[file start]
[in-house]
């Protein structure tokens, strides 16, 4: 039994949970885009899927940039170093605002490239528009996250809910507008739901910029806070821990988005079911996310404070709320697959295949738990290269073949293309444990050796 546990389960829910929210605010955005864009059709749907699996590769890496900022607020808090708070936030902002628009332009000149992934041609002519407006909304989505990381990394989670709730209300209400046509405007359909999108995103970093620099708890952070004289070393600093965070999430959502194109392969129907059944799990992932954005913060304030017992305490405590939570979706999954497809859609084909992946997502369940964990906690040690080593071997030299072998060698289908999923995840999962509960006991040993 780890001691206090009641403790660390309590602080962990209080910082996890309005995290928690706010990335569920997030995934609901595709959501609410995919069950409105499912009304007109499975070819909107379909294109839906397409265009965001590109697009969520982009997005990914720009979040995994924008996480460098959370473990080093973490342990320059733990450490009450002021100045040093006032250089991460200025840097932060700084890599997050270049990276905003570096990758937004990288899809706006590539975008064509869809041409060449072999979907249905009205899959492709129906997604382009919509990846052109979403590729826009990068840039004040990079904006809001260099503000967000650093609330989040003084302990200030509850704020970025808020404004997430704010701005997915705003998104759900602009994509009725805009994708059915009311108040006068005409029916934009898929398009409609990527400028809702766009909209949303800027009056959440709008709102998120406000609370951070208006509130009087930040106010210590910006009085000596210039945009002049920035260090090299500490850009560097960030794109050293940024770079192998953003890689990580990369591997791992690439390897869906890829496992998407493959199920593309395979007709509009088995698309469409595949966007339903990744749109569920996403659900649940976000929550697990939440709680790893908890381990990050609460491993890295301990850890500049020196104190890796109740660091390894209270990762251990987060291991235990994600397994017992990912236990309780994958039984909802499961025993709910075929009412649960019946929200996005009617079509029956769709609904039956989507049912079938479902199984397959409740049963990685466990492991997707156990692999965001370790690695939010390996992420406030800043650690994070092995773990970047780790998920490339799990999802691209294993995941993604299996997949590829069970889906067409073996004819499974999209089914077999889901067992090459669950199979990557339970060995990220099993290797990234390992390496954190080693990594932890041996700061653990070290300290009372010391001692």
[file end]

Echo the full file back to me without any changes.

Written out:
[in-house]
């Protein structure tokens, strides 16, 4: 039994949970885009899927940039170093605002490239528009996250809910507008739901910029806070821990988005079911996310404070709320697959295949738990290269073949293309444990050796 546990389960829910929210605010955005864009059709749907699996590769890496900022607020808090708070936030902002628009332009000149992934041609002519407006909304989505990381990394989670709730209300209400046509405007359909999108995103970093620099708890952070004289070393600093965070999430959502194109392969129907059944799990992932954005913060304030017992305490405590939570979706999954497809859609084909992946997502369940964990906690040690080593071997030299072998060698289908999923995840999962509960006991040993 780890001691206090009641403790660390309590602080962990209080910082996890309005995290928690706010990335569920997030995934609901595709959501609410995919069950409105499912009304007109499975070819909107379909294109839906397409265009965001590109697009969520982009997005990914720009979040995994924008996480460098959370473990080093973490342990320059733990450490009450002021100045040093006032250089991460200025840097932060700084890599997050270049990276905003570096990758937004990288899809706006590539975008064509869809041409060449072999979907249905009205899959492709129906997604382009919509990846052109979403590729826009990068840039004040990079904006809001260099503000967000650093609330989040003084302990200030509850704020970025808020404004997430704010701005997915705003998104759900602009994509009725805009994708059915009311108040006068005409029916934009898929398009409609990527400028809702766009909209949303800027009056959440709008709102998120406000609370951070208006509130009087930040106010210590910006009085000596210039945009002049920035260090090299500490850009560097960030794109050293940024770079192998953003890689990580990369591997791992690439390897869906890829496992998407493959199920593309395979007709509009088995698309469409595949966007339903990744749109569920996403659900649940976000929550697990939440709680790893908890381990990050609460491993890295301990850890500049020196104190890796109740660091390894209270990762251990987060291991235990994600397994017992990912236990309780994958039984909802499961025993709910075929009412649960019946929200996005009617079509029956769709609904039956989507049912079938479902199984397959409740049963990685466990492991997707156990692999965001370790690695939010390996992420406030800043650690994070092995773990970047780790998920490339799990999802691209294993995941993604299996997949590829069970889906067409073996004819499974999209089914077999889901067992090459669950199979990557339970060995990220099993290797990234390992390496954190080693990594932890041996700061653990070290300290009372010391001692």